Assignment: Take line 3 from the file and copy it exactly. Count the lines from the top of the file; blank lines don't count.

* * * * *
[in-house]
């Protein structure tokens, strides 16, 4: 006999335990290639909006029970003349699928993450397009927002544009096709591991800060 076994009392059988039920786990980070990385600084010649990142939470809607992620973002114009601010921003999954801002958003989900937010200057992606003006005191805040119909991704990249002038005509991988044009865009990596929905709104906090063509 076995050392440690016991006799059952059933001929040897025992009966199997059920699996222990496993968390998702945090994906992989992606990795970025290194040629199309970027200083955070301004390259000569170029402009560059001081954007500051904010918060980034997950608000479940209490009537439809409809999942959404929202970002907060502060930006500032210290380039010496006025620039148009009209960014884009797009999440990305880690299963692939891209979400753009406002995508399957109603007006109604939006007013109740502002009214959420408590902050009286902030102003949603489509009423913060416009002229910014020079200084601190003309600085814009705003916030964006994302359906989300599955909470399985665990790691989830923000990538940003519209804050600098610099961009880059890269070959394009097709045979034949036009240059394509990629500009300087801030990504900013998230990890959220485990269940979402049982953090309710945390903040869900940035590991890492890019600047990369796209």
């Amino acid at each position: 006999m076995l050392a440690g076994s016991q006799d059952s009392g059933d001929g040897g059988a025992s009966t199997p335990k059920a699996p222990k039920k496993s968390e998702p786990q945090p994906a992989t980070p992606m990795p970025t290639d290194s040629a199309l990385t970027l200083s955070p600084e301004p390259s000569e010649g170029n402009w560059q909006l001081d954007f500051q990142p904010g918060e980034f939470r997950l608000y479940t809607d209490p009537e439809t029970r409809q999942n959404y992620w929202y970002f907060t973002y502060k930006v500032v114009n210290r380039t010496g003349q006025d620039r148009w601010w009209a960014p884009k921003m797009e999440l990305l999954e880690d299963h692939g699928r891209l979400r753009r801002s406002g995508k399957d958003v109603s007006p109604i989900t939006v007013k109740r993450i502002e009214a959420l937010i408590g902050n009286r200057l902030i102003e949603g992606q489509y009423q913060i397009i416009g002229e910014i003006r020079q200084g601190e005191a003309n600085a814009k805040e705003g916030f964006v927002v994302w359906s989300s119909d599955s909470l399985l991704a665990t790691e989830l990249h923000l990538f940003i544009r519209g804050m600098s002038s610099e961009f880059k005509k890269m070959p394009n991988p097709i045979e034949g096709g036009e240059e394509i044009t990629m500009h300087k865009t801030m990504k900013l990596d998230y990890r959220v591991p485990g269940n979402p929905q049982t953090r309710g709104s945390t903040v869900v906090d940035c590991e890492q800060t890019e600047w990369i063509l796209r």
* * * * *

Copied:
């Amino acid at each position: 006999m076995l050392a440690g076994s016991q006799d059952s009392g059933d001929g040897g059988a025992s009966t199997p335990k059920a699996p222990k039920k496993s968390e998702p786990q945090p994906a992989t980070p992606m990795p970025t290639d290194s040629a199309l990385t970027l200083s955070p600084e301004p390259s000569e010649g170029n402009w560059q909006l001081d954007f500051q990142p904010g918060e980034f939470r997950l608000y479940t809607d209490p009537e439809t029970r409809q999942n959404y992620w929202y970002f907060t973002y502060k930006v500032v114009n210290r380039t010496g003349q006025d620039r148009w601010w009209a960014p884009k921003m797009e999440l990305l999954e880690d299963h692939g699928r891209l979400r753009r801002s406002g995508k399957d958003v109603s007006p109604i989900t939006v007013k109740r993450i502002e009214a959420l937010i408590g902050n009286r200057l902030i102003e949603g992606q489509y009423q913060i397009i416009g002229e910014i003006r020079q200084g601190e005191a003309n600085a814009k805040e705003g916030f964006v927002v994302w359906s989300s119909d599955s909470l399985l991704a665990t790691e989830l990249h923000l990538f940003i544009r519209g804050m600098s002038s610099e961009f880059k005509k890269m070959p394009n991988p097709i045979e034949g096709g036009e240059e394509i044009t990629m500009h300087k865009t801030m990504k900013l990596d998230y990890r959220v591991p485990g269940n979402p929905q049982t953090r309710g709104s945390t903040v869900v906090d940035c590991e890492q800060t890019e600047w990369i063509l796209r």